Senator Frantz: “The Budget Has Just Been Kicked Down The Road.” [Greenwich Time]

June 5, 2013

Article as it appeared in the Greenwich Time on June 5, 2013

Greenwich Dems, Reps spar over state budget
By Tim Loh

One day after the state Legislature passed a hotly contested budget, some of Greenwich’s leading Republicans and Democrats on Tuesday engaged in a bit of shadow boxing.

The $37.6 billion, two-year spending plan shouldn’t directly benefit or harm Greenwich taxpayers. It won’t raise income taxes or alter state aid to municipalities or local school boards.

But state residents will soon pay 3 to 5 cents more per gallon of gasoline. Corporations will face two more years of income-tax surcharges. And lawmakers will push ahead with efforts to regionalize certain levers of power — for example, by phasing out local car taxes that are especially low in wealthy towns such as Greenwich.

What’s more, roughly $6.4 billion in expected federal aid to Connecticut will be placed into a separate account to stay below a constitutional cap on spending increases.

Local politicians see this as either as a savvy defense of the state’s social safety net and an example of fine fiscal planning, or as a misguided and shortsighted bout of political chicanery.

“The state only sees this town as a cash cow,” said First Selectman Peter Tesei, a Republican. “They have implemented laws that really are aimed at undermining the overall quality of life that people chose to live here for.”

Asked what he’d like to convey to Greenwich residents, Tesei said people who haven’t lately voted in local or state elections should get more involved.

“What is taking place in Connecticut is an effort to redistribute resources,” he said. “Unless you are actively participating and educating yourself, you’ll continue to be fleeced by our state government.”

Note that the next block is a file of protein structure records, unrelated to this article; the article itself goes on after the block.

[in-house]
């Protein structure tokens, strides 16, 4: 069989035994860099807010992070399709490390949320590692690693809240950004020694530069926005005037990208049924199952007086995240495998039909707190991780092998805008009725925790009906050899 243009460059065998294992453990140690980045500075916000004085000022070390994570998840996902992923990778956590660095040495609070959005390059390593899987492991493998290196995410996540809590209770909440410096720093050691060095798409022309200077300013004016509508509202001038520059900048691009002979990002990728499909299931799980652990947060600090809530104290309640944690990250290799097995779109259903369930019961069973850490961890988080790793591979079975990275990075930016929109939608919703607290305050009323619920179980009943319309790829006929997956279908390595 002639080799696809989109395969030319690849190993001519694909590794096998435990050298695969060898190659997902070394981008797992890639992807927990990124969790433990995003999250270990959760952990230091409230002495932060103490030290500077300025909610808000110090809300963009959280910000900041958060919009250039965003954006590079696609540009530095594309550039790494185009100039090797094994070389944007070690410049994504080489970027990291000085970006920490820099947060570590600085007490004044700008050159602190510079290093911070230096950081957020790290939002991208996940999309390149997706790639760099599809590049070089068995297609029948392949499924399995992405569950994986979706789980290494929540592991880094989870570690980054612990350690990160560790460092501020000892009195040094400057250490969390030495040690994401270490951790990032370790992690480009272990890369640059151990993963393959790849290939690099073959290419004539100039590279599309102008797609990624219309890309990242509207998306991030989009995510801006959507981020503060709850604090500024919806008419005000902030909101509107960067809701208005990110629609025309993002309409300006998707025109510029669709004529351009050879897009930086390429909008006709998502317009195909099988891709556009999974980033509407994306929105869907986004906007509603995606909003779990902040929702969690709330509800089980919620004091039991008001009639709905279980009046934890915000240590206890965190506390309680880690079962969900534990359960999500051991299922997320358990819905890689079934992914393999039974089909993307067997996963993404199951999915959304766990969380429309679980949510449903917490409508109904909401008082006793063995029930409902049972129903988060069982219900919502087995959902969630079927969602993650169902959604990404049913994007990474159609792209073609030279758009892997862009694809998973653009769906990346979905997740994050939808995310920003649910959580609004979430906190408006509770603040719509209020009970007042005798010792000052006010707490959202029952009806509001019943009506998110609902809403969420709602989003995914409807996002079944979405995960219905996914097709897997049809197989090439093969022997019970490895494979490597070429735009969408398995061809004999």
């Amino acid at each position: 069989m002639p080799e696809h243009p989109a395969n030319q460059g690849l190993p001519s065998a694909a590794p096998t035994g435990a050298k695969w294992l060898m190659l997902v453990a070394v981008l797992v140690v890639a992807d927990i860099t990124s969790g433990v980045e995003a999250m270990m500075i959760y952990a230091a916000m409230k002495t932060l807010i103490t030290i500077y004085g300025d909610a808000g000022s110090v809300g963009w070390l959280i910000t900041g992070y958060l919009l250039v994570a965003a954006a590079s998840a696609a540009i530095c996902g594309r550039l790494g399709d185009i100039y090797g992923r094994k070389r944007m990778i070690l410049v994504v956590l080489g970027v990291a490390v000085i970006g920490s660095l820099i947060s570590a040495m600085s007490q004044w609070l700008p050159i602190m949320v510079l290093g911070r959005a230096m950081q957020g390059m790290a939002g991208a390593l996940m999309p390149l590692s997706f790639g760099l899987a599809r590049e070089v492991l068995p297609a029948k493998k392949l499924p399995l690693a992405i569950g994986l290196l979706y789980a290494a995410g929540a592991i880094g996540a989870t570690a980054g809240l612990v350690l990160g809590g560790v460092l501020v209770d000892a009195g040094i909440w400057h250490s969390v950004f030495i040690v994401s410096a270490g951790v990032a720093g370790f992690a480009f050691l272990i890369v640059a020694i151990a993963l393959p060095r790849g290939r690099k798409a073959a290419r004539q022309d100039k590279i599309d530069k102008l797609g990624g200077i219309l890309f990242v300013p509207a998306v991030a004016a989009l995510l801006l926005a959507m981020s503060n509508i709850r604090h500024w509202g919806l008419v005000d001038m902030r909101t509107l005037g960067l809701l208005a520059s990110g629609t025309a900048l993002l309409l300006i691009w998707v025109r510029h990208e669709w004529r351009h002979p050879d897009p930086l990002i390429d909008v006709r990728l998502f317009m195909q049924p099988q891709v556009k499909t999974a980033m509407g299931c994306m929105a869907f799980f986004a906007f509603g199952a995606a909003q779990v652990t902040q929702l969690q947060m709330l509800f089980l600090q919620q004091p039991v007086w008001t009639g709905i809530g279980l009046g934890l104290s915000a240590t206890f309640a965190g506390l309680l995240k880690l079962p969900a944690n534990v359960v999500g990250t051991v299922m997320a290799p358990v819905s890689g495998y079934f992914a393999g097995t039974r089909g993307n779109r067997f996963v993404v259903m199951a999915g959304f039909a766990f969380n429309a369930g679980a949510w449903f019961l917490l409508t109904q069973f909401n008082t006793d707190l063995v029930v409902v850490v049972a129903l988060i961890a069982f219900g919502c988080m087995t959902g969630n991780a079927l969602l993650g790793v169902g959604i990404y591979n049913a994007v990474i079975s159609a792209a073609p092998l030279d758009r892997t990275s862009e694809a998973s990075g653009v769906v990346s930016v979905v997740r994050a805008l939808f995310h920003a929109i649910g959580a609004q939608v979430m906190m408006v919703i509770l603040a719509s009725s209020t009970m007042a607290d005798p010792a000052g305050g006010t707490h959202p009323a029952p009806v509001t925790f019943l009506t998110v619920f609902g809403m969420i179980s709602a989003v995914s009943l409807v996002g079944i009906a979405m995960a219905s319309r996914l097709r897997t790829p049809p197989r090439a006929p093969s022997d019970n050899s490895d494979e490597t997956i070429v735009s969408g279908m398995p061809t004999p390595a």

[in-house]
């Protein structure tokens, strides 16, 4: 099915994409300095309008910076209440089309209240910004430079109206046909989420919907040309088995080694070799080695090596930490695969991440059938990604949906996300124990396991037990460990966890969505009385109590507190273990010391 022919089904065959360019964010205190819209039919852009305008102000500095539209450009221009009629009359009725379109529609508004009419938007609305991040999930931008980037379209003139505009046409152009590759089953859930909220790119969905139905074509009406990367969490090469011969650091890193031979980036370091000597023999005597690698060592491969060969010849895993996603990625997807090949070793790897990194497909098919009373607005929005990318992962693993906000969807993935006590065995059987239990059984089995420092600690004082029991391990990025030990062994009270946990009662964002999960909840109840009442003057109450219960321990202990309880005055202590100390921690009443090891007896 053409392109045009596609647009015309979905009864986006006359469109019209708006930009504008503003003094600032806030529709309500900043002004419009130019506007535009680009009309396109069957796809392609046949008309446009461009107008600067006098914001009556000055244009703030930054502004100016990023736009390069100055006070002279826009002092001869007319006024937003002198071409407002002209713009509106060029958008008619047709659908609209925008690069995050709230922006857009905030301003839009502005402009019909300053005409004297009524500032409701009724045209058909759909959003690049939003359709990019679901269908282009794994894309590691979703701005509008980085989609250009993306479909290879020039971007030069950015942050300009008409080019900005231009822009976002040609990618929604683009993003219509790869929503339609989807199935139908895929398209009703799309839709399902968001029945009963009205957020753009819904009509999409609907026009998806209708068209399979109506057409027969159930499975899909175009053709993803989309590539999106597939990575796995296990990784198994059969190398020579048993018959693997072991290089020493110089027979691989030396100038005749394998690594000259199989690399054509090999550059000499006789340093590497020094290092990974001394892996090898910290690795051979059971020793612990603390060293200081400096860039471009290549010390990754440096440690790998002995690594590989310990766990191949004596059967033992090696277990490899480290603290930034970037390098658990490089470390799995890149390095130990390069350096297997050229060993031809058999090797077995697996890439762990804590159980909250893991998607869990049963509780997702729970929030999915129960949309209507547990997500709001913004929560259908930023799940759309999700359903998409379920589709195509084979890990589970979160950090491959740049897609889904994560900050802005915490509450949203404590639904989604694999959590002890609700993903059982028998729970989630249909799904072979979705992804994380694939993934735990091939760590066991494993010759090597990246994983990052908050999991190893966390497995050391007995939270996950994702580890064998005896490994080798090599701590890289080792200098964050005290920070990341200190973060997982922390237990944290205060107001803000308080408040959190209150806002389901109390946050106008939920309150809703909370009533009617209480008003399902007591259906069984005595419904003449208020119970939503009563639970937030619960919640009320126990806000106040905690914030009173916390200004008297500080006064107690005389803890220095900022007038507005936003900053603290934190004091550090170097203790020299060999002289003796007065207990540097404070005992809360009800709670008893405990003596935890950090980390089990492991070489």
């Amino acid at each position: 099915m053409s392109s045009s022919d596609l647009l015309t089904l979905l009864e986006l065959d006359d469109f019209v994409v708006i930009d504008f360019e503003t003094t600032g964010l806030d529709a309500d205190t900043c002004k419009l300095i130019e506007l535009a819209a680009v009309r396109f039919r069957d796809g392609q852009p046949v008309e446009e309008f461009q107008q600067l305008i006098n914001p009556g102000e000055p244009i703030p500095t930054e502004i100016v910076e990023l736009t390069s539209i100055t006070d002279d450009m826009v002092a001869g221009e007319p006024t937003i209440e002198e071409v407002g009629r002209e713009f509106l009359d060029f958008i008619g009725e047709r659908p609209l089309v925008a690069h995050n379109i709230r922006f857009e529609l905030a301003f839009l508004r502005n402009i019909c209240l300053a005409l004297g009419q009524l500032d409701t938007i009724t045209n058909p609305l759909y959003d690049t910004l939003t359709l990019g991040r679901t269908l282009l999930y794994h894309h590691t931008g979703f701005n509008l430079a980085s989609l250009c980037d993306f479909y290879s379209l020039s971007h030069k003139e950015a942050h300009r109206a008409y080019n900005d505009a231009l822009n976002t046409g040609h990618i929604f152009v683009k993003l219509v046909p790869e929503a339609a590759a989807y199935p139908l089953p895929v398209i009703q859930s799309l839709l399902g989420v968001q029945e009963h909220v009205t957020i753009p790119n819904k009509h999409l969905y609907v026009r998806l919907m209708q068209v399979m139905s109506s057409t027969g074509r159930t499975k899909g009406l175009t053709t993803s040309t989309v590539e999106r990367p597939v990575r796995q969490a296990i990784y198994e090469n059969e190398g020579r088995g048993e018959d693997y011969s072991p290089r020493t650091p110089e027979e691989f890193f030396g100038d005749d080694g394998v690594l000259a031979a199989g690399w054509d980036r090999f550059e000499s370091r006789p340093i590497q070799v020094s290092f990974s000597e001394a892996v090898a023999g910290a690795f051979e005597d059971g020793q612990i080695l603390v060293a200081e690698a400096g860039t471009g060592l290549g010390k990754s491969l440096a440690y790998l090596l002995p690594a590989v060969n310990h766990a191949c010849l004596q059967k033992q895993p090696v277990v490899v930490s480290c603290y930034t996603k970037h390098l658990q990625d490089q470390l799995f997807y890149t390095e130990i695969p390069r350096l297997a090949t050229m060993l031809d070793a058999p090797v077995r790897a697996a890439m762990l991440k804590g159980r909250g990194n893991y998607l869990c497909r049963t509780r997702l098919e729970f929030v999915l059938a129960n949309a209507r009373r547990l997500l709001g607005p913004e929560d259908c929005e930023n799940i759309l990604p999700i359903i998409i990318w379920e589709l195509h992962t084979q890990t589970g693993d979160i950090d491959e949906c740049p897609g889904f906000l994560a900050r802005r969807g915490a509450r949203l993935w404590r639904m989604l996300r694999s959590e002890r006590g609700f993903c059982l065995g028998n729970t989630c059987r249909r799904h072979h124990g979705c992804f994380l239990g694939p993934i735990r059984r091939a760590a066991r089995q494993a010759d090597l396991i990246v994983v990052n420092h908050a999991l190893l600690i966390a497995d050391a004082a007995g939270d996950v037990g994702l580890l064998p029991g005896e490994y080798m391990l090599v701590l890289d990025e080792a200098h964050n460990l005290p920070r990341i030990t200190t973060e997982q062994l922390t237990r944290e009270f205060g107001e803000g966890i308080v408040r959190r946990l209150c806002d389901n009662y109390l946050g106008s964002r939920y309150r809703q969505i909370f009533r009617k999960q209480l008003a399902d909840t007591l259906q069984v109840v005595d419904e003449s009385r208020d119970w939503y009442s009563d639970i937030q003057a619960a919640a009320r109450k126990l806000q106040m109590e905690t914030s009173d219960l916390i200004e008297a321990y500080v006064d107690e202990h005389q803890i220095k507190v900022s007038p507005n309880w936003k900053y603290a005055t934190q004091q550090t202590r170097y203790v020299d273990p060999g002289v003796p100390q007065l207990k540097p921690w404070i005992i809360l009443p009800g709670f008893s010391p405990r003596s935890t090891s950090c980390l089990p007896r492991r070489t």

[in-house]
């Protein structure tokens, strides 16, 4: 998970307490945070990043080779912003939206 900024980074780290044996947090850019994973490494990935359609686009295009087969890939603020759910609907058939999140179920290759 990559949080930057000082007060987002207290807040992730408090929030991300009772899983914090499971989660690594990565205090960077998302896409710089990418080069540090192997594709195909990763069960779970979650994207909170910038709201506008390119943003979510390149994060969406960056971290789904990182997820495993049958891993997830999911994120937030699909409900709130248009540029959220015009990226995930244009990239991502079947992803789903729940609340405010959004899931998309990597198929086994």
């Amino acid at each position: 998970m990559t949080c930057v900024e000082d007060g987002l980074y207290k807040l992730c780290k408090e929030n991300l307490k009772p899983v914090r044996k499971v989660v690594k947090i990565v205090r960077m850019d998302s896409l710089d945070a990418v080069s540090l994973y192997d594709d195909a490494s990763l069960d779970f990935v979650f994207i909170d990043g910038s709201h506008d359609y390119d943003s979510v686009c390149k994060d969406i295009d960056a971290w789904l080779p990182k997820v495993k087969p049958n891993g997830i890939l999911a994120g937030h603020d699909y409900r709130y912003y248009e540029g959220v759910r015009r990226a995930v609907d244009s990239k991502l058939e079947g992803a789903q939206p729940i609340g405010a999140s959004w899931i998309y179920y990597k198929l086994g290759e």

Frank Farricker, chairman of the Democratic Town Committee, fired back in disagreement.

“This budget saved enormous amounts of social safety net programs that Republicans would gladly cut in the name of `fiscal sanity,’ ” he said. “None of (the Republicans) offered even something remotely approaching a budget that was anything less than good for people who make a lot of money.”

Farricker, who also chairs the Connecticut Lottery, praised the measure to introduce the electronic lottery game keno to state restaurants and bars, hopefully netting some $30 million over the next two years.

“It’s perfectly reasonable to not be in favor of increased wagering in the state,” he acknowledged. “But you’ve got to admit that with New York, Massachusetts and Rhode Island all having keno as an integral part of their lottery system, the fact is that we were leaving that money on the table when we were needing it.”

He added: “Keno is not a gimmick. It’s sound business.”

However, Greenwich’s state senator and three House representatives are all Republicans.

State Sen. L. Scott Frantz, R-36, suggested the spoils of “budgeting gimmicks,” “fund sweeps” and unnecessary borrowing will be felt over the long-term.

“The budget has just been kicked down the road,” he said. “Eventually, it’s going to be a real fiscal challenge to get us out of this pickle.”

State Rep. Stephen Walko, R-150, said Democrats are dissembling when they say they’re holding the line on taxes.

“Make no mistake about it,” he said, “the citizens of Greenwich and the state will be paying more in taxes.”

Walko added he’s opposed to phasing out local car taxes, as he would be to most any attempt to yield local control to a higher body.

“It would take a lot to make the leap to county government,” he said. “But that leap, however big, just got smaller.”

Meanwhile, Rep. Livvy Floren, R-149, served as a conciliator of sorts. Though she herself opposed the budget, she downplayed notions that it will bring about much change to Greenwich.

“The impact on Greenwich?” she said. “It will not be very big. It will be small to non-existent.”